Posted on May 05, 2016
As a caregiver, you may find that mealtimes are the most challenging part of your personal care duties. Your loved one may suffer from a number of ailments such as diabetes, difficulty swallowing, inability to chew and loss of motor skills. By designing an attractive diet, using specialised equipment and providing unobtrusive assistance, feeding your loved one can become less stressful.
It is quite easy for seniors to develop malnutrition. A poor appetite due to food limitations is one cause. This can result in problems such as pressure wounds, falls, lower immunity and depression. Even if your senior is on a restricted diet, it is important to make sure that food is not bland and vital nutrients are not overlooked. Don’t Give Me Eggs That Bounce is an Australian recipe book that may give inspiration to caregivers who are seeking inspiring, healthy recipes for seniors.
Your first step is to make sure that the dining area is suitable for your senior. Check that dining chairs are comfortable and the table is an appropriate height. Chairs should be non-slip and allow your senior to place feet firmly on the floor. Your senior should be able to rest his/her arms comfortably on the table. Additional adjustments may help your senior to eat independently and make your personal care tasks easier.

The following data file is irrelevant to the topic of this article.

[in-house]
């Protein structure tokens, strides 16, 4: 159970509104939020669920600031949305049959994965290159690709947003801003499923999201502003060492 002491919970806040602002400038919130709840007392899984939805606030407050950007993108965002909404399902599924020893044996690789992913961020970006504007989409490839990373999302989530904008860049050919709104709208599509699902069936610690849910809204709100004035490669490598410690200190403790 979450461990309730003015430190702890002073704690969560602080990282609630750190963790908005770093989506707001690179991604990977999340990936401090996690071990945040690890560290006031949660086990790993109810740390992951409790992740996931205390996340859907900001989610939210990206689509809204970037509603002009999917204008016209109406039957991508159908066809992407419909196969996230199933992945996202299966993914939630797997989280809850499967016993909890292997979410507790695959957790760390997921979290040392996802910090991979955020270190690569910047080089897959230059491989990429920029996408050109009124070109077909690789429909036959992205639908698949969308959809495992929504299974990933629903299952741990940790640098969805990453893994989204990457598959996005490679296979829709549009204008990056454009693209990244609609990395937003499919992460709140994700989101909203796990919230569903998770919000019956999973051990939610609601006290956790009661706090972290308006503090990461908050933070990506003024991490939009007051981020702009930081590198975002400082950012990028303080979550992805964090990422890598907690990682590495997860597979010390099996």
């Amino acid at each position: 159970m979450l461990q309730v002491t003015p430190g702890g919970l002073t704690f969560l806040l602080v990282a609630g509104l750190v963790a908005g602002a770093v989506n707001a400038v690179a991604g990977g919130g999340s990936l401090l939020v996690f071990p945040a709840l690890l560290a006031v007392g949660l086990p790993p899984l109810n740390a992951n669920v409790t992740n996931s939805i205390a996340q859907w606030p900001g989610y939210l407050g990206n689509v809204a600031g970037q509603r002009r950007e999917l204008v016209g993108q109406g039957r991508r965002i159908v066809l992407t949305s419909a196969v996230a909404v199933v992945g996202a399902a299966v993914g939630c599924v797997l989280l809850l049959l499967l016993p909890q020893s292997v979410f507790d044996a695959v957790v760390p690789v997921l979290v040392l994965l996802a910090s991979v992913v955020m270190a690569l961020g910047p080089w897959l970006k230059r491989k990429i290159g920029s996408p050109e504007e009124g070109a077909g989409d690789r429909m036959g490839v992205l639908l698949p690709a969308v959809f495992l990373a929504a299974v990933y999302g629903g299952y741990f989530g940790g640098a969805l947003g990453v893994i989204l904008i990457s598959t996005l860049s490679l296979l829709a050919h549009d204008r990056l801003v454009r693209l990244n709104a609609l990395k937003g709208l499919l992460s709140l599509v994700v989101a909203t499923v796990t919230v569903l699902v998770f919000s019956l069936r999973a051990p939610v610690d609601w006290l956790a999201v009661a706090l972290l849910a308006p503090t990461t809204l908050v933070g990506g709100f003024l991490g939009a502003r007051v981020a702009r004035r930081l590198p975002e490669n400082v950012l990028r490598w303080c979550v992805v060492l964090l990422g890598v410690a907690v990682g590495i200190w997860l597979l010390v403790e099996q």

Bite-sized: Cut up food into bite-sized pieces during cooking or before serving.
Grip: Big grip cutlery which may even have cuffs with an elastic strap can help those with arthritis or limited motor skills to eat.
Trays: Serve food on a tray which may limit spillage.
Clothing protectors: Using disposable clothing protectors or specialty bibs will make the experience more comfortable for your senior.
Bumper guards: These can be placed at the back of plates to prevent food being pushed off.
Cups: Use cups with a T-shaped handle for easier grip.
Allow your senior to be as independent as possible. Serve foods in the order that they prefer. If assistance is necessary, ask your senior what s/he would like you to do. This may require some patience, but ultimately, your senior will have a better appetite if s/he finds mealtimes to be a pleasant experience.
Eating is an important social event. If possible, develop routines so that your senior can take part in family or group meals. Ask your senior’s G.P. for a referral to a dietician or occupational therapist if there are particular concerns with eating habits. Your in-home care service provider can also give professional suggestions to help with your personal care practices.
Image credit: "Thanksgiving dinner" (cropped) by Laura H-B. (Creative Commons Attribution-ShareAlike 2.0 Generic)